People don’t trust Colin Kaepernick because few of us can protest, or share our political views at our jobs
Most Americans understand we can exercise our First Amendment rights through peaceful protest. Most of us also understand that, should we choose to exercise those rights at our job, we will likely be unemployed faster than our boss can say “Human Resources would like to see you ASAP.” While Kaepernick’s protest was peaceful, he chose to protest while on the job. With people becoming more and more offended each day, few of us would be willing to risk our careers to get a point across. Many have boycotted the NFL, as they have chosen to allow players to protest while they are on the clock.
People don’t trust Colin Kaepernick because of his girlfriend
When Baltimore Ravens owner Steve Bisciotti hesitated when considering signing Kapaernick earlier this year, Kap’s girlfriend was displeased. Nessa Diab fired shots at Bisciotti, comparing him to a slave owner. The controversial tweet included Ravens legend, Ray Lewis. Who would hire Kaepernick, knowing that one false move will set off his volatile significant other. Her outspoken support of Black Lives Matter is also worth mentioning.
People don’t trust Colin Kaepernick because he chose to kneel during the National Anthem
The Flag of the United States, and the Star Spangled Banner represent many things to different Americans. There is a significant amount of the population that considers the flag sacred. Many have died on the battlefield defending our flag. Millions of people, particularly in Middle America, and those with military or law enforcement ties were enraged by Kapaernick’s chosen form of protest. Even civil rights activist and former NFL great Jim Brown has criticized him for his actions. While it is in his rights to kneel during the anthem, the NFL is now dealing with the consequences of his decision; that millions of people who revere the Stars and Stripes, have blasted advertisers, changed the channel, and moved on from the NFL.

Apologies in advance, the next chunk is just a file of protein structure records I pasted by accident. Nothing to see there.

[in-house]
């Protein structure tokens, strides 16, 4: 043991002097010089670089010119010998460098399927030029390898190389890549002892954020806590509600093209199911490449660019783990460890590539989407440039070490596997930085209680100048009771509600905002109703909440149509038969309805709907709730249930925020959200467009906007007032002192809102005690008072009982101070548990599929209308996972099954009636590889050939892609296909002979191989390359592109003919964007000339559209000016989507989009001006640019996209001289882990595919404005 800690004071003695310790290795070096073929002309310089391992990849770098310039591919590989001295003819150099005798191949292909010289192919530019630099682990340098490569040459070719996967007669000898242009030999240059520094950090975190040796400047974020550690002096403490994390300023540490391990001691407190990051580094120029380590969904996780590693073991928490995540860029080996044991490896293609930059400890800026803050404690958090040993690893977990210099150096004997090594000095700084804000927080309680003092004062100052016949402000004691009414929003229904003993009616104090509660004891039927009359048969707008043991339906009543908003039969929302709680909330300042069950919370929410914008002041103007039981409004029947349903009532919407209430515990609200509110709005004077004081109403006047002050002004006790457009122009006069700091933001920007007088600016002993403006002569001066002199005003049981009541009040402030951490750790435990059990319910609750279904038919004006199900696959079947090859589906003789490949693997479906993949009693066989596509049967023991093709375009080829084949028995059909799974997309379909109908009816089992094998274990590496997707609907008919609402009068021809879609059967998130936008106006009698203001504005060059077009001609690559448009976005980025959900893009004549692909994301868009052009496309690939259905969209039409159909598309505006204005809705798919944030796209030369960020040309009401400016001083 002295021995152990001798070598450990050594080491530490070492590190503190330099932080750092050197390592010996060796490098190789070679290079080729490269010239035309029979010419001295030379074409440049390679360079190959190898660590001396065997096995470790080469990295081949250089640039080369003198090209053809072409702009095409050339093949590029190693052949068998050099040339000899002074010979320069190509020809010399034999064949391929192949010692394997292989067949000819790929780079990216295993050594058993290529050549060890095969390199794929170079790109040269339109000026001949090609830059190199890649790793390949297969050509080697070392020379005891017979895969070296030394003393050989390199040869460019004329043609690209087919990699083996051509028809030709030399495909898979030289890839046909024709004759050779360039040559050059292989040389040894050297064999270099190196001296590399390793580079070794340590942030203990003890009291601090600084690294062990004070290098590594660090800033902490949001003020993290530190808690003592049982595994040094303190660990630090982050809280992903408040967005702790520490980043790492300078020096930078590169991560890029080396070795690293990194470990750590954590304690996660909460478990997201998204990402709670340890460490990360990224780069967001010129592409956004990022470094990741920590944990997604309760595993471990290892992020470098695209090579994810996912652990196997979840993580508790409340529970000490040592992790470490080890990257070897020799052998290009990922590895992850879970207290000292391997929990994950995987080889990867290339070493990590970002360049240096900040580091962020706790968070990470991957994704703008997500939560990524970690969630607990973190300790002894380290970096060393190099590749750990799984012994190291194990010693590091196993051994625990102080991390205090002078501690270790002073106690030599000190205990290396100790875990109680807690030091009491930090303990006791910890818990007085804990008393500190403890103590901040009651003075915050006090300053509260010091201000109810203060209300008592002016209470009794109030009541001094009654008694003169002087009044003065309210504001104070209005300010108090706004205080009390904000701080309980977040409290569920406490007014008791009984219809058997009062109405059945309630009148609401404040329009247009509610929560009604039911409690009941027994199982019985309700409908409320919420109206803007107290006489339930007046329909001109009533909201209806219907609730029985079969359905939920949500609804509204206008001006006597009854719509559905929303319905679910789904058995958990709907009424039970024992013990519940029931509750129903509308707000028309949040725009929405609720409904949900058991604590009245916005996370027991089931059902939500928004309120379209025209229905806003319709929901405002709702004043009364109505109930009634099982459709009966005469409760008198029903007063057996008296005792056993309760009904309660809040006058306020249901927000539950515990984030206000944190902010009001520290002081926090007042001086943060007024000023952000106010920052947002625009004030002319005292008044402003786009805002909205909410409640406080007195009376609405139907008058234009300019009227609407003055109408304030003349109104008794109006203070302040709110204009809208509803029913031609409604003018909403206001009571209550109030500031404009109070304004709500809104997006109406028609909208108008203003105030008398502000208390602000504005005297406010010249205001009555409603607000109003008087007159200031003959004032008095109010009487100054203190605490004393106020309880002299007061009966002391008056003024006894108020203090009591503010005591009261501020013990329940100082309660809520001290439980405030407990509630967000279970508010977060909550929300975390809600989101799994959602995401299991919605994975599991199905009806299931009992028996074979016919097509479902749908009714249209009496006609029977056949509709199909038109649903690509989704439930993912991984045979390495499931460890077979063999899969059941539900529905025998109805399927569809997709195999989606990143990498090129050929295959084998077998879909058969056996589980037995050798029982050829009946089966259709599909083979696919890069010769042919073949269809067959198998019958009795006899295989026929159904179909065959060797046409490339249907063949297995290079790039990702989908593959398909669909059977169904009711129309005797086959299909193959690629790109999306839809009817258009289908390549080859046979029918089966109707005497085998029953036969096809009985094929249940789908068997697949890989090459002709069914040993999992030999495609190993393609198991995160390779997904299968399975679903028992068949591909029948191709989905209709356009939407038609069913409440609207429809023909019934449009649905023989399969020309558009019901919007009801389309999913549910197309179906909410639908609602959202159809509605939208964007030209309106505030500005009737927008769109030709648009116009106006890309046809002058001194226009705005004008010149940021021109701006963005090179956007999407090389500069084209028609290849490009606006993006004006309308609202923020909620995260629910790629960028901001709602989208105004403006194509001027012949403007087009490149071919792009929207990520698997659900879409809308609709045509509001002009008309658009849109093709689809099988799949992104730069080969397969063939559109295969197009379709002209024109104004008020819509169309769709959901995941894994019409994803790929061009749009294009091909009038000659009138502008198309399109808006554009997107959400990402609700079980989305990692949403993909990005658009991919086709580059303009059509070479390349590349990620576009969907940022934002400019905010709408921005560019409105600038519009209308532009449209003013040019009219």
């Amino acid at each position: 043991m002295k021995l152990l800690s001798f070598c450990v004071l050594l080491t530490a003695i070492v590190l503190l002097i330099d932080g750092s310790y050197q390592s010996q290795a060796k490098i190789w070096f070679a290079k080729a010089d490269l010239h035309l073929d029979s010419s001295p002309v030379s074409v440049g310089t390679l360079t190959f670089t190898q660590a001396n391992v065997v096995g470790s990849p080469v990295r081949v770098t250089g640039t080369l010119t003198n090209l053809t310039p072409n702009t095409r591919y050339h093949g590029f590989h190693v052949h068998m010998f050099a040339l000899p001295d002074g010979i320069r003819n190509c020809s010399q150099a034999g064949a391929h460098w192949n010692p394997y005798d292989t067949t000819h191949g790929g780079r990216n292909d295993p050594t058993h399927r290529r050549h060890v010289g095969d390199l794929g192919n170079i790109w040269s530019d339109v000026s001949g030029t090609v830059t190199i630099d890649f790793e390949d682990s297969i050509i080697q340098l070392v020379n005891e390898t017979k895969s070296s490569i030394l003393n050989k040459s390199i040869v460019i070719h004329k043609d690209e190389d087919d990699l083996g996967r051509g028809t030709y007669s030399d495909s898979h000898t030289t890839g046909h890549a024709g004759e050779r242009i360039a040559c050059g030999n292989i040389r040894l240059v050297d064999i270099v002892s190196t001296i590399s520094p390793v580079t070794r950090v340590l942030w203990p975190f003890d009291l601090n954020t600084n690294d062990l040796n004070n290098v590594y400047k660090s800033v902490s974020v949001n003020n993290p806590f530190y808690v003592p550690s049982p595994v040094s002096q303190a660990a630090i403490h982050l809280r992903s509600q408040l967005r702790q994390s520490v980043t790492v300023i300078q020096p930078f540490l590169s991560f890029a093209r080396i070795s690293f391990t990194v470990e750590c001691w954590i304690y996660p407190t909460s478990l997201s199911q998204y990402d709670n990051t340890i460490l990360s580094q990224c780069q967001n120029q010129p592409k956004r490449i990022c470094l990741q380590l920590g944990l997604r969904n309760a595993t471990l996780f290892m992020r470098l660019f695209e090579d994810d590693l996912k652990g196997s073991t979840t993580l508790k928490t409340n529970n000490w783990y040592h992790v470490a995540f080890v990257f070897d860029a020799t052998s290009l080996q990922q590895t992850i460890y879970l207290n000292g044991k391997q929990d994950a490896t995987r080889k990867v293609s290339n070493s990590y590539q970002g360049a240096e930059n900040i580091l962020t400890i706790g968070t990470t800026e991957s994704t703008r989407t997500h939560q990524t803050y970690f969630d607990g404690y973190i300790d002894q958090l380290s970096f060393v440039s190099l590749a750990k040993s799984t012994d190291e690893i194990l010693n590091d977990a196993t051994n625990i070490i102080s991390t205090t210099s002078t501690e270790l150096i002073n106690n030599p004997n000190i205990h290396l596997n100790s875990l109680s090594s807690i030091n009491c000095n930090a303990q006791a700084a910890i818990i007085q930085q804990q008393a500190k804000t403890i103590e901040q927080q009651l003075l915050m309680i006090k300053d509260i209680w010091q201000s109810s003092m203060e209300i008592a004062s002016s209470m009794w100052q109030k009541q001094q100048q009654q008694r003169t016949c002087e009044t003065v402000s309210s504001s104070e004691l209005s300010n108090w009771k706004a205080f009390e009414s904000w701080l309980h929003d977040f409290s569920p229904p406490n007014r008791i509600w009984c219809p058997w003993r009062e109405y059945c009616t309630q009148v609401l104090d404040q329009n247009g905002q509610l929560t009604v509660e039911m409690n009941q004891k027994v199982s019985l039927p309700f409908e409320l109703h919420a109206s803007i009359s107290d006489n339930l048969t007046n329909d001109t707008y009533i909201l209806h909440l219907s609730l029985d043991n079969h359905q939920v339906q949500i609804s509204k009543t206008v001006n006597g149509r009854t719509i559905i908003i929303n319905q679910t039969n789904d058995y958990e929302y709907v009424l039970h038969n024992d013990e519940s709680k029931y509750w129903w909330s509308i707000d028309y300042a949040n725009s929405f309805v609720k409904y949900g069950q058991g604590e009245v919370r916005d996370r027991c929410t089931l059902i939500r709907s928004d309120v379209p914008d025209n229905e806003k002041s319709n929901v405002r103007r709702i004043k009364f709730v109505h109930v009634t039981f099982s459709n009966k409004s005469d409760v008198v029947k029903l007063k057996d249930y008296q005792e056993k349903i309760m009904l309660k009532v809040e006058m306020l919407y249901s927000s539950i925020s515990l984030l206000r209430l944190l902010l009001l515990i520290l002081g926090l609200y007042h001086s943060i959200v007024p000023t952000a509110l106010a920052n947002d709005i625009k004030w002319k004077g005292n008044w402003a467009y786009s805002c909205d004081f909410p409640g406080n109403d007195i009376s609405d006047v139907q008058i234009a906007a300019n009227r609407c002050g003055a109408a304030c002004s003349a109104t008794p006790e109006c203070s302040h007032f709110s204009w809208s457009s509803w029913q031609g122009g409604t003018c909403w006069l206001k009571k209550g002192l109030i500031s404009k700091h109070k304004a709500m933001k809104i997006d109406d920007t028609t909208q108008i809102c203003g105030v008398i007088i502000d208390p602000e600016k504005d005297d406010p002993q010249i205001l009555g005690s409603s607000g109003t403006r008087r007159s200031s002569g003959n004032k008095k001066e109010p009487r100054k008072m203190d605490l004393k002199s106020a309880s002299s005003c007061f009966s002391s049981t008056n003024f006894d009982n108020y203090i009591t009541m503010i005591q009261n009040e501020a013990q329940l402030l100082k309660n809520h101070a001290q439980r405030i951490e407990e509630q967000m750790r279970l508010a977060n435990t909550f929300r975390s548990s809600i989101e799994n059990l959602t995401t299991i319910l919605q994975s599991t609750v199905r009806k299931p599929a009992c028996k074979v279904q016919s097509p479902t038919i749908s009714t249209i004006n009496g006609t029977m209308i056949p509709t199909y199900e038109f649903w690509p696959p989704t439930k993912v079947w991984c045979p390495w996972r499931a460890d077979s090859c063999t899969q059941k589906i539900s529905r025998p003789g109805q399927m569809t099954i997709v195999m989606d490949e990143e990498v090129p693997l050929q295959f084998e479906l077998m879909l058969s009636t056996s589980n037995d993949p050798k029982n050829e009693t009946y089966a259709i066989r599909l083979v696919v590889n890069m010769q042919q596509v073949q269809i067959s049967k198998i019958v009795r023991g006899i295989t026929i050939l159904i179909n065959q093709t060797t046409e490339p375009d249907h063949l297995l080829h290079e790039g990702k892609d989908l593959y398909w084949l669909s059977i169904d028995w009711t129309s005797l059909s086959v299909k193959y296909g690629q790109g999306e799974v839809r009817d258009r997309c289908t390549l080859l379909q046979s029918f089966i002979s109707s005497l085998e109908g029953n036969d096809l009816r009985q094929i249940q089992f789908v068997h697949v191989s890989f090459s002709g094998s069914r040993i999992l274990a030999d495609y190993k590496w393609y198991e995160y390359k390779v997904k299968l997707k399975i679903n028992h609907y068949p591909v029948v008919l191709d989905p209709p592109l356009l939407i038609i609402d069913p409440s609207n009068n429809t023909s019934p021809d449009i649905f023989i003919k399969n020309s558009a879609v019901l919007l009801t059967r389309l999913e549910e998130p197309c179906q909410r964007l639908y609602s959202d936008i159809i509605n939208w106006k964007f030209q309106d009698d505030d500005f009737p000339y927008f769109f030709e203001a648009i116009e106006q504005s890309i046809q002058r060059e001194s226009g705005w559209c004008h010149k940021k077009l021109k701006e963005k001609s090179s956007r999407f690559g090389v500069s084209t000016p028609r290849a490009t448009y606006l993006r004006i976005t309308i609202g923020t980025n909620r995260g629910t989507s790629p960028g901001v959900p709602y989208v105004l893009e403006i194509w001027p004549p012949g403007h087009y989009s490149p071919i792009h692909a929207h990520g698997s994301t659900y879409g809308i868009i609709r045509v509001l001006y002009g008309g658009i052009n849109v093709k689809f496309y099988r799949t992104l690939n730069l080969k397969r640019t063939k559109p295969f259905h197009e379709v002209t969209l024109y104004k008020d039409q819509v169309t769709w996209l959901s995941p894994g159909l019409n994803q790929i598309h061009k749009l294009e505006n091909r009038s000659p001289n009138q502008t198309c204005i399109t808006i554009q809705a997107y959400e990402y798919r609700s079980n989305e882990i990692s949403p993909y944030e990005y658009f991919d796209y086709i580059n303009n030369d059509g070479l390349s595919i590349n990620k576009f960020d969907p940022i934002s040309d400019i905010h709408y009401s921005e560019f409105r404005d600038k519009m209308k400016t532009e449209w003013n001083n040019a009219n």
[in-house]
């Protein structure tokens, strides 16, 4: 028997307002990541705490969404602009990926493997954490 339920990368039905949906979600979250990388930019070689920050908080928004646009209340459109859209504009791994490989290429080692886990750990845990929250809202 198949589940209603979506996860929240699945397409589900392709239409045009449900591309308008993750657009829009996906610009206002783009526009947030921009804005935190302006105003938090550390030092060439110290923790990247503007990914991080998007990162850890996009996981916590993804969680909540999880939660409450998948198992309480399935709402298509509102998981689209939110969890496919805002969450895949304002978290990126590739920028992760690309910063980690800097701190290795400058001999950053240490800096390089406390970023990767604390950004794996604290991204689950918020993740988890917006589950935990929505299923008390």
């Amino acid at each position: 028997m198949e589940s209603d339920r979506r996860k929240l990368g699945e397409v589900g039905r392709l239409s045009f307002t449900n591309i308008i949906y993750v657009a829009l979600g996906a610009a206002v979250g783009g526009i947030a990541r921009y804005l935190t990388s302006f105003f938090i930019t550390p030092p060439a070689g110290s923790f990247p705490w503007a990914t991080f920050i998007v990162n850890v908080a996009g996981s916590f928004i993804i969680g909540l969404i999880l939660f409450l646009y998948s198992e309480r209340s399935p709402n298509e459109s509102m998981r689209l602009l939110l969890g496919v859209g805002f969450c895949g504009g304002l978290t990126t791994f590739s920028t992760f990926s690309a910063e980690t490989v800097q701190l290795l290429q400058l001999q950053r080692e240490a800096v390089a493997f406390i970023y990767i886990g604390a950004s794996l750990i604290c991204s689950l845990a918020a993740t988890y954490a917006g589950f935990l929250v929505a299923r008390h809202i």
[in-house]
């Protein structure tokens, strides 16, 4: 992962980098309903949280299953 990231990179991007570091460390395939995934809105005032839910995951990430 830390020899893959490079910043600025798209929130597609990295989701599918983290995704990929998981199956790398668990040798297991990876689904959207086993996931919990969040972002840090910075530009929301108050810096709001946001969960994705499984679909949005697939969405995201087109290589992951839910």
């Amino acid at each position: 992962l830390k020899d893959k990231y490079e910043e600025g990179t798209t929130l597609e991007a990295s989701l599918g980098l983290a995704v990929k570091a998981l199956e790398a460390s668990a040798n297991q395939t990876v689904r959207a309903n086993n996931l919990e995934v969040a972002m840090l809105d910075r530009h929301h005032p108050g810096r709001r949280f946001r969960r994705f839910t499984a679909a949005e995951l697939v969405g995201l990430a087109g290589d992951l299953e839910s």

NFL fans are sick of their Sundays being hijacked by social justice warriors. Whether it’s Cam Newton or Michael Bennett raising their fists, or teams linking arms, or kneeling to bring “awareness” to the cause du jour, fans don’t tune in for players commentary on social issues, they watch the games to see them compete. After pushing social justice on its fans, people don’t trust the NFL, and they don’t trust Colin Kaepernick.